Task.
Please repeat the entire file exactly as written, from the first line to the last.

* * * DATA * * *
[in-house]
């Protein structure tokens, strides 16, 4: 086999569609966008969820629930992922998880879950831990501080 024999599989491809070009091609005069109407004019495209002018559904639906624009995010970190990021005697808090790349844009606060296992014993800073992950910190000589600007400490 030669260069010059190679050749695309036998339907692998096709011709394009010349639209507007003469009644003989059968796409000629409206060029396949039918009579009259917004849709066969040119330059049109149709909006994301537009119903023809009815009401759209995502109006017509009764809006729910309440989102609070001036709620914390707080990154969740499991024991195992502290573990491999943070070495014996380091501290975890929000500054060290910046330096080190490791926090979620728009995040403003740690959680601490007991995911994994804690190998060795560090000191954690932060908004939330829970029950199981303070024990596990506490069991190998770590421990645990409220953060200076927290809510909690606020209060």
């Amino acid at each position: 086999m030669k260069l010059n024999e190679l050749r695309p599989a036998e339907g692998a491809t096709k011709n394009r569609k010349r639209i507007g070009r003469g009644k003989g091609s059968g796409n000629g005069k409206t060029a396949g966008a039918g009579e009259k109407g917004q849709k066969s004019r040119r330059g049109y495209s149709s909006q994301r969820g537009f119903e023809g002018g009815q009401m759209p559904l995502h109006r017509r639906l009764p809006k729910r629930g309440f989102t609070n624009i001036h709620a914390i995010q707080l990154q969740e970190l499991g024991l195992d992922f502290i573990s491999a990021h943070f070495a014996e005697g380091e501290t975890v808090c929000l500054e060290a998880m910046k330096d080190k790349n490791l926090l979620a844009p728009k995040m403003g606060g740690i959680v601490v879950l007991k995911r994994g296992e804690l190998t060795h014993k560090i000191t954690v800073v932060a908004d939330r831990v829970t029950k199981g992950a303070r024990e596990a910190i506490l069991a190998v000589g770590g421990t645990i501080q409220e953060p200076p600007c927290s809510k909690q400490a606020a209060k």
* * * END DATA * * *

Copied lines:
[in-house]
């Protein structure tokens, strides 16, 4: 086999569609966008969820629930992922998880879950831990501080 024999599989491809070009091609005069109407004019495209002018559904639906624009995010970190990021005697808090790349844009606060296992014993800073992950910190000589600007400490 030669260069010059190679050749695309036998339907692998096709011709394009010349639209507007003469009644003989059968796409000629409206060029396949039918009579009259917004849709066969040119330059049109149709909006994301537009119903023809009815009401759209995502109006017509009764809006729910309440989102609070001036709620914390707080990154969740499991024991195992502290573990491999943070070495014996380091501290975890929000500054060290910046330096080190490791926090979620728009995040403003740690959680601490007991995911994994804690190998060795560090000191954690932060908004939330829970029950199981303070024990596990506490069991190998770590421990645990409220953060200076927290809510909690606020209060």
């Amino acid at each position: 086999m030669k260069l010059n024999e190679l050749r695309p599989a036998e339907g692998a491809t096709k011709n394009r569609k010349r639209i507007g070009r003469g009644k003989g091609s059968g796409n000629g005069k409206t060029a396949g966008a039918g009579e009259k109407g917004q849709k066969s004019r040119r330059g049109y495209s149709s909006q994301r969820g537009f119903e023809g002018g009815q009401m759209p559904l995502h109006r017509r639906l009764p809006k729910r629930g309440f989102t609070n624009i001036h709620a914390i995010q707080l990154q969740e970190l499991g024991l195992d992922f502290i573990s491999a990021h943070f070495a014996e005697g380091e501290t975890v808090c929000l500054e060290a998880m910046k330096d080190k790349n490791l926090l979620a844009p728009k995040m403003g606060g740690i959680v601490v879950l007991k995911r994994g296992e804690l190998t060795h014993k560090i000191t954690v800073v932060a908004d939330r831990v829970t029950k199981g992950a303070r024990e596990a910190i506490l069991a190998v000589g770590g421990t645990i501080q409220e953060p200076p600007c927290s809510k909690q400490a606020a209060k």